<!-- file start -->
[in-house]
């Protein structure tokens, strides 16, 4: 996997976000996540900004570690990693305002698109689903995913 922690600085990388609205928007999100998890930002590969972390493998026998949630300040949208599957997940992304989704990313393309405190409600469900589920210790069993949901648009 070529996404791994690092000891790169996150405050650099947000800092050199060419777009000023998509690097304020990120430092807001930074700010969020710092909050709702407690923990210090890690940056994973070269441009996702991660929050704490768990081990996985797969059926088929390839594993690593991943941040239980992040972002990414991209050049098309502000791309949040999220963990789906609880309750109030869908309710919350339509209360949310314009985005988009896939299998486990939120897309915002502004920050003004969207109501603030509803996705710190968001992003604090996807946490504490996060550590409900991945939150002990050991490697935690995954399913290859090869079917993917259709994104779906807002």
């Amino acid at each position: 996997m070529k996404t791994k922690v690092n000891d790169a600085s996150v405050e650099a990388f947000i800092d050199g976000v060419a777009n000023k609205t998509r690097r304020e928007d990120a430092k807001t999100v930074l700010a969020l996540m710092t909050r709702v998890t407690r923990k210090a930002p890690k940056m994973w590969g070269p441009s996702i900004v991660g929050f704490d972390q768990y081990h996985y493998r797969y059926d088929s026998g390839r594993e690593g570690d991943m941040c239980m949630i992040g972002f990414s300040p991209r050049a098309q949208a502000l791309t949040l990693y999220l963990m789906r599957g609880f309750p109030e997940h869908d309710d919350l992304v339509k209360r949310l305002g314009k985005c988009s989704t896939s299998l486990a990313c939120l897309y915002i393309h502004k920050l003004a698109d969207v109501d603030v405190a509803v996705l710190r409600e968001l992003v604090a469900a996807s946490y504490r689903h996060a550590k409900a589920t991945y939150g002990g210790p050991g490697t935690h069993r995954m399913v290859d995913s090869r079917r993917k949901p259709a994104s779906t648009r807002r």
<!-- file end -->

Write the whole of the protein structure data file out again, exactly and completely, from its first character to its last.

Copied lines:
[in-house]
């Protein structure tokens, strides 16, 4: 996997976000996540900004570690990693305002698109689903995913 922690600085990388609205928007999100998890930002590969972390493998026998949630300040949208599957997940992304989704990313393309405190409600469900589920210790069993949901648009 070529996404791994690092000891790169996150405050650099947000800092050199060419777009000023998509690097304020990120430092807001930074700010969020710092909050709702407690923990210090890690940056994973070269441009996702991660929050704490768990081990996985797969059926088929390839594993690593991943941040239980992040972002990414991209050049098309502000791309949040999220963990789906609880309750109030869908309710919350339509209360949310314009985005988009896939299998486990939120897309915002502004920050003004969207109501603030509803996705710190968001992003604090996807946490504490996060550590409900991945939150002990050991490697935690995954399913290859090869079917993917259709994104779906807002």
């Amino acid at each position: 996997m070529k996404t791994k922690v690092n000891d790169a600085s996150v405050e650099a990388f947000i800092d050199g976000v060419a777009n000023k609205t998509r690097r304020e928007d990120a430092k807001t999100v930074l700010a969020l996540m710092t909050r709702v998890t407690r923990k210090a930002p890690k940056m994973w590969g070269p441009s996702i900004v991660g929050f704490d972390q768990y081990h996985y493998r797969y059926d088929s026998g390839r594993e690593g570690d991943m941040c239980m949630i992040g972002f990414s300040p991209r050049a098309q949208a502000l791309t949040l990693y999220l963990m789906r599957g609880f309750p109030e997940h869908d309710d919350l992304v339509k209360r949310l305002g314009k985005c988009s989704t896939s299998l486990a990313c939120l897309y915002i393309h502004k920050l003004a698109d969207v109501d603030v405190a509803v996705l710190r409600e968001l992003v604090a469900a996807s946490y504490r689903h996060a550590k409900a589920t991945y939150g002990g210790p050991g490697t935690h069993r995954m399913v290859d995913s090869r079917r993917k949901p259709a994104s779906t648009r807002r």